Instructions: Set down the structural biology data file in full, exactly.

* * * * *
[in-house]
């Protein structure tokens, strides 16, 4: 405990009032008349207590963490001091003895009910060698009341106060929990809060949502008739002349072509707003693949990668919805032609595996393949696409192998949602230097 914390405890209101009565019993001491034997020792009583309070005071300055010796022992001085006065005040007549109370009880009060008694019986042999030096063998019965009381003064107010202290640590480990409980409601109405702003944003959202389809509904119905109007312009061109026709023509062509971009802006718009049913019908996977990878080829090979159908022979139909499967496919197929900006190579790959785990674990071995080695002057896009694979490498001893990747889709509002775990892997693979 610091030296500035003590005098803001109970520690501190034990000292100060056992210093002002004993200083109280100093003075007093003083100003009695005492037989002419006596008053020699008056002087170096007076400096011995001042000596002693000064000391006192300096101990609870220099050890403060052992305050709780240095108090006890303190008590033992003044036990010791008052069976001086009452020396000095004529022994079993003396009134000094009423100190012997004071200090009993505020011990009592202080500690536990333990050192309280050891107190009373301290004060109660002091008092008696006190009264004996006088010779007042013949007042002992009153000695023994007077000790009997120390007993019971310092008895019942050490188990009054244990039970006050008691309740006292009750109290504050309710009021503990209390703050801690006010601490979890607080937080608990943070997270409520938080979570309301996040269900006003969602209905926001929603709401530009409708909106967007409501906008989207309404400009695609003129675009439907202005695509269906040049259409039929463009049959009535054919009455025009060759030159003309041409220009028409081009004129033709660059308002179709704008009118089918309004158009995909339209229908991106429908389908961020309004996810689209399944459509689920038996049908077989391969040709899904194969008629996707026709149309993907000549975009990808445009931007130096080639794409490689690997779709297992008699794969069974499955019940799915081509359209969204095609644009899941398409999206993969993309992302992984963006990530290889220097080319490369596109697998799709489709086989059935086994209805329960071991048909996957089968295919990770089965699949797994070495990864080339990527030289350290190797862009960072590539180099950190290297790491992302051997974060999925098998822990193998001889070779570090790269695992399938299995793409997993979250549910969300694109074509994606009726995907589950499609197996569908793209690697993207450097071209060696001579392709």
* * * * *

[in-house]
């Protein structure tokens, strides 16, 4: 405990009032008349207590963490001091003895009910060698009341106060929990809060949502008739002349072509707003693949990668919805032609595996393949696409192998949602230097 914390405890209101009565019993001491034997020792009583309070005071300055010796022992001085006065005040007549109370009880009060008694019986042999030096063998019965009381003064107010202290640590480990409980409601109405702003944003959202389809509904119905109007312009061109026709023509062509971009802006718009049913019908996977990878080829090979159908022979139909499967496919197929900006190579790959785990674990071995080695002057896009694979490498001893990747889709509002775990892997693979 610091030296500035003590005098803001109970520690501190034990000292100060056992210093002002004993200083109280100093003075007093003083100003009695005492037989002419006596008053020699008056002087170096007076400096011995001042000596002693000064000391006192300096101990609870220099050890403060052992305050709780240095108090006890303190008590033992003044036990010791008052069976001086009452020396000095004529022994079993003396009134000094009423100190012997004071200090009993505020011990009592202080500690536990333990050192309280050891107190009373301290004060109660002091008092008696006190009264004996006088010779007042013949007042002992009153000695023994007077000790009997120390007993019971310092008895019942050490188990009054244990039970006050008691309740006292009750109290504050309710009021503990209390703050801690006010601490979890607080937080608990943070997270409520938080979570309301996040269900006003969602209905926001929603709401530009409708909106967007409501906008989207309404400009695609003129675009439907202005695509269906040049259409039929463009049959009535054919009455025009060759030159003309041409220009028409081009004129033709660059308002179709704008009118089918309004158009995909339209229908991106429908389908961020309004996810689209399944459509689920038996049908077989391969040709899904194969008629996707026709149309993907000549975009990808445009931007130096080639794409490689690997779709297992008699794969069974499955019940799915081509359209969204095609644009899941398409999206993969993309992302992984963006990530290889220097080319490369596109697998799709489709086989059935086994209805329960071991048909996957089968295919990770089965699949797994070495990864080339990527030289350290190797862009960072590539180099950190290297790491992302051997974060999925098998822990193998001889070779570090790269695992399938299995793409997993979250549910969300694109074509994606009726995907589950499609197996569908793209690697993207450097071209060696001579392709």